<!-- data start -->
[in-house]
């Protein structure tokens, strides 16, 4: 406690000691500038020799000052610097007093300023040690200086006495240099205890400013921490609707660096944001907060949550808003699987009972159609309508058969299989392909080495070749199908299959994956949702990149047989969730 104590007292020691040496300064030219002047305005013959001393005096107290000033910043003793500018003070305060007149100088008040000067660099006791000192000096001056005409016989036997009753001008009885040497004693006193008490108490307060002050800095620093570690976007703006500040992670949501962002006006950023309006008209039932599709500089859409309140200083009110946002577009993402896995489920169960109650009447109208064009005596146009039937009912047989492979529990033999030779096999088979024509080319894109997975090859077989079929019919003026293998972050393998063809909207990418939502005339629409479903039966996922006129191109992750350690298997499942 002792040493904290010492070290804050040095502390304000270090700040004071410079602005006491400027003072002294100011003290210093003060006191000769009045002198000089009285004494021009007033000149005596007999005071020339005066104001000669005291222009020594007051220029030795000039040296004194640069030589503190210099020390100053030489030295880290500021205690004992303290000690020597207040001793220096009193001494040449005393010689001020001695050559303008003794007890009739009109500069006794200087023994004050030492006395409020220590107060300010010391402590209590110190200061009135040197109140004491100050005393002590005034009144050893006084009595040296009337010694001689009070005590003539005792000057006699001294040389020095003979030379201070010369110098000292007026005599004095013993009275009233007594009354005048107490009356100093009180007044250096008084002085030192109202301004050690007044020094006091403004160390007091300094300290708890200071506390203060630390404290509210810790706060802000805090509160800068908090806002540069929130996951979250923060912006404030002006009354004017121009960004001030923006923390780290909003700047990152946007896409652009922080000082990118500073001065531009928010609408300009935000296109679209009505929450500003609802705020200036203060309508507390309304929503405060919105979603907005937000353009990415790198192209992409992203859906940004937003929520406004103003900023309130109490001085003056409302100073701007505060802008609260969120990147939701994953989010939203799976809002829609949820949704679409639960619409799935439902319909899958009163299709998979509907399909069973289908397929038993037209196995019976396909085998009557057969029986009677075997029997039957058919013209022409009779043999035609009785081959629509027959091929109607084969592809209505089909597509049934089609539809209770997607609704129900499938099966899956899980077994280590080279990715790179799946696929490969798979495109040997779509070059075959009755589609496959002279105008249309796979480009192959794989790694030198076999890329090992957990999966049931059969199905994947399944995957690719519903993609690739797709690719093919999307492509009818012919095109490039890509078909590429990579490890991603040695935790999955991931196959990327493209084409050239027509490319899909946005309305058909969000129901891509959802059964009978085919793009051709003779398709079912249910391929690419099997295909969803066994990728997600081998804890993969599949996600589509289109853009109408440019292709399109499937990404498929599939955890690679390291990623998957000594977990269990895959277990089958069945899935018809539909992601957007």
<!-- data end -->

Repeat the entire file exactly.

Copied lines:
[in-house]
């Protein structure tokens, strides 16, 4: 406690000691500038020799000052610097007093300023040690200086006495240099205890400013921490609707660096944001907060949550808003699987009972159609309508058969299989392909080495070749199908299959994956949702990149047989969730 104590007292020691040496300064030219002047305005013959001393005096107290000033910043003793500018003070305060007149100088008040000067660099006791000192000096001056005409016989036997009753001008009885040497004693006193008490108490307060002050800095620093570690976007703006500040992670949501962002006006950023309006008209039932599709500089859409309140200083009110946002577009993402896995489920169960109650009447109208064009005596146009039937009912047989492979529990033999030779096999088979024509080319894109997975090859077989079929019919003026293998972050393998063809909207990418939502005339629409479903039966996922006129191109992750350690298997499942 002792040493904290010492070290804050040095502390304000270090700040004071410079602005006491400027003072002294100011003290210093003060006191000769009045002198000089009285004494021009007033000149005596007999005071020339005066104001000669005291222009020594007051220029030795000039040296004194640069030589503190210099020390100053030489030295880290500021205690004992303290000690020597207040001793220096009193001494040449005393010689001020001695050559303008003794007890009739009109500069006794200087023994004050030492006395409020220590107060300010010391402590209590110190200061009135040197109140004491100050005393002590005034009144050893006084009595040296009337010694001689009070005590003539005792000057006699001294040389020095003979030379201070010369110098000292007026005599004095013993009275009233007594009354005048107490009356100093009180007044250096008084002085030192109202301004050690007044020094006091403004160390007091300094300290708890200071506390203060630390404290509210810790706060802000805090509160800068908090806002540069929130996951979250923060912006404030002006009354004017121009960004001030923006923390780290909003700047990152946007896409652009922080000082990118500073001065531009928010609408300009935000296109679209009505929450500003609802705020200036203060309508507390309304929503405060919105979603907005937000353009990415790198192209992409992203859906940004937003929520406004103003900023309130109490001085003056409302100073701007505060802008609260969120990147939701994953989010939203799976809002829609949820949704679409639960619409799935439902319909899958009163299709998979509907399909069973289908397929038993037209196995019976396909085998009557057969029986009677075997029997039957058919013209022409009779043999035609009785081959629509027959091929109607084969592809209505089909597509049934089609539809209770997607609704129900499938099966899956899980077994280590080279990715790179799946696929490969798979495109040997779509070059075959009755589609496959002279105008249309796979480009192959794989790694030198076999890329090992957990999966049931059969199905994947399944995957690719519903993609690739797709690719093919999307492509009818012919095109490039890509078909590429990579490890991603040695935790999955991931196959990327493209084409050239027509490319899909946005309305058909969000129901891509959802059964009978085919793009051709003779398709079912249910391929690419099997295909969803066994990728997600081998804890993969599949996600589509289109853009109408440019292709399109499937990404498929599939955890690679390291990623998957000594977990269990895959277990089958069945899935018809539909992601957007």